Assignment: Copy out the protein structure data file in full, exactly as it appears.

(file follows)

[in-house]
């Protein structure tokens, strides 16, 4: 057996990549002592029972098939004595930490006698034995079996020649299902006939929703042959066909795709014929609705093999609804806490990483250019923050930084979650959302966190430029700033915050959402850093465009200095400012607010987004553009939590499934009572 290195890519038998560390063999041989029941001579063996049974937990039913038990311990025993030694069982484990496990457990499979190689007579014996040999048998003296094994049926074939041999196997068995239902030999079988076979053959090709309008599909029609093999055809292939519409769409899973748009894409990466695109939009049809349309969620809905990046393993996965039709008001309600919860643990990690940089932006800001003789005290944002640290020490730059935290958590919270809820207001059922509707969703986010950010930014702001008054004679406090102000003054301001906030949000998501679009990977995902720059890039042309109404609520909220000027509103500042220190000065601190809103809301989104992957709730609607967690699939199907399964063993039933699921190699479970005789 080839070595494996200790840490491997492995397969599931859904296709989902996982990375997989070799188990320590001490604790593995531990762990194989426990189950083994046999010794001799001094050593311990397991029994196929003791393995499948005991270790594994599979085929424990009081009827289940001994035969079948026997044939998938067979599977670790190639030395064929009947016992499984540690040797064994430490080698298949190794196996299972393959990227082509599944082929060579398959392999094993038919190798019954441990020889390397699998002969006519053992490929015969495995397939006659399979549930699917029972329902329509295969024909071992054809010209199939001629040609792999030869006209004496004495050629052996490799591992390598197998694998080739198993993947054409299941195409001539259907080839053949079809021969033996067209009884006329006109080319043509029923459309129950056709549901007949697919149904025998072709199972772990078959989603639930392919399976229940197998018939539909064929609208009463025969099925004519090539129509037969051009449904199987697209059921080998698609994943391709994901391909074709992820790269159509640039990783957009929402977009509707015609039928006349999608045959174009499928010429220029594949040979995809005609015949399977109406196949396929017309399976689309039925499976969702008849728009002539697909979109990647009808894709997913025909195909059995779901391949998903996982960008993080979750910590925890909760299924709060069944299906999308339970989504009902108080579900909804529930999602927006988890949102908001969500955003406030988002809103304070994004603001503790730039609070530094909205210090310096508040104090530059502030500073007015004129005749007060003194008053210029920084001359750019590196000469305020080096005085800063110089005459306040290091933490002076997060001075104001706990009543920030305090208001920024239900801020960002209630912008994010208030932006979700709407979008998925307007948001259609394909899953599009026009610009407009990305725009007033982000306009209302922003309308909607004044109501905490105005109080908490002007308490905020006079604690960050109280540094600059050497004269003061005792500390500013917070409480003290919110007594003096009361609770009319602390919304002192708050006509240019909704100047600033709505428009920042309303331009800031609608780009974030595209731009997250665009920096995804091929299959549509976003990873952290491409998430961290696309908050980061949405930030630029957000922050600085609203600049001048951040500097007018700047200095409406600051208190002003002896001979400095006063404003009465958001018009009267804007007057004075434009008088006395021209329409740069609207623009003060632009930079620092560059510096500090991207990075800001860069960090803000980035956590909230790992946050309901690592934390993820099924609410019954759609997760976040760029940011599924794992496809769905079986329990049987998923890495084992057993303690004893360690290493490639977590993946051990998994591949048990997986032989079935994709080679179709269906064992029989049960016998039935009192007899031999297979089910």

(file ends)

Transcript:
[in-house]
């Protein structure tokens, strides 16, 4: 057996990549002592029972098939004595930490006698034995079996020649299902006939929703042959066909795709014929609705093999609804806490990483250019923050930084979650959302966190430029700033915050959402850093465009200095400012607010987004553009939590499934009572 290195890519038998560390063999041989029941001579063996049974937990039913038990311990025993030694069982484990496990457990499979190689007579014996040999048998003296094994049926074939041999196997068995239902030999079988076979053959090709309008599909029609093999055809292939519409769409899973748009894409990466695109939009049809349309969620809905990046393993996965039709008001309600919860643990990690940089932006800001003789005290944002640290020490730059935290958590919270809820207001059922509707969703986010950010930014702001008054004679406090102000003054301001906030949000998501679009990977995902720059890039042309109404609520909220000027509103500042220190000065601190809103809301989104992957709730609607967690699939199907399964063993039933699921190699479970005789 080839070595494996200790840490491997492995397969599931859904296709989902996982990375997989070799188990320590001490604790593995531990762990194989426990189950083994046999010794001799001094050593311990397991029994196929003791393995499948005991270790594994599979085929424990009081009827289940001994035969079948026997044939998938067979599977670790190639030395064929009947016992499984540690040797064994430490080698298949190794196996299972393959990227082509599944082929060579398959392999094993038919190798019954441990020889390397699998002969006519053992490929015969495995397939006659399979549930699917029972329902329509295969024909071992054809010209199939001629040609792999030869006209004496004495050629052996490799591992390598197998694998080739198993993947054409299941195409001539259907080839053949079809021969033996067209009884006329006109080319043509029923459309129950056709549901007949697919149904025998072709199972772990078959989603639930392919399976229940197998018939539909064929609208009463025969099925004519090539129509037969051009449904199987697209059921080998698609994943391709994901391909074709992820790269159509640039990783957009929402977009509707015609039928006349999608045959174009499928010429220029594949040979995809005609015949399977109406196949396929017309399976689309039925499976969702008849728009002539697909979109990647009808894709997913025909195909059995779901391949998903996982960008993080979750910590925890909760299924709060069944299906999308339970989504009902108080579900909804529930999602927006988890949102908001969500955003406030988002809103304070994004603001503790730039609070530094909205210090310096508040104090530059502030500073007015004129005749007060003194008053210029920084001359750019590196000469305020080096005085800063110089005459306040290091933490002076997060001075104001706990009543920030305090208001920024239900801020960002209630912008994010208030932006979700709407979008998925307007948001259609394909899953599009026009610009407009990305725009007033982000306009209302922003309308909607004044109501905490105005109080908490002007308490905020006079604690960050109280540094600059050497004269003061005792500390500013917070409480003290919110007594003096009361609770009319602390919304002192708050006509240019909704100047600033709505428009920042309303331009800031609608780009974030595209731009997250665009920096995804091929299959549509976003990873952290491409998430961290696309908050980061949405930030630029957000922050600085609203600049001048951040500097007018700047200095409406600051208190002003002896001979400095006063404003009465958001018009009267804007007057004075434009008088006395021209329409740069609207623009003060632009930079620092560059510096500090991207990075800001860069960090803000980035956590909230790992946050309901690592934390993820099924609410019954759609997760976040760029940011599924794992496809769905079986329990049987998923890495084992057993303690004893360690290493490639977590993946051990998994591949048990997986032989079935994709080679179709269906064992029989049960016998039935009192007899031999297979089910």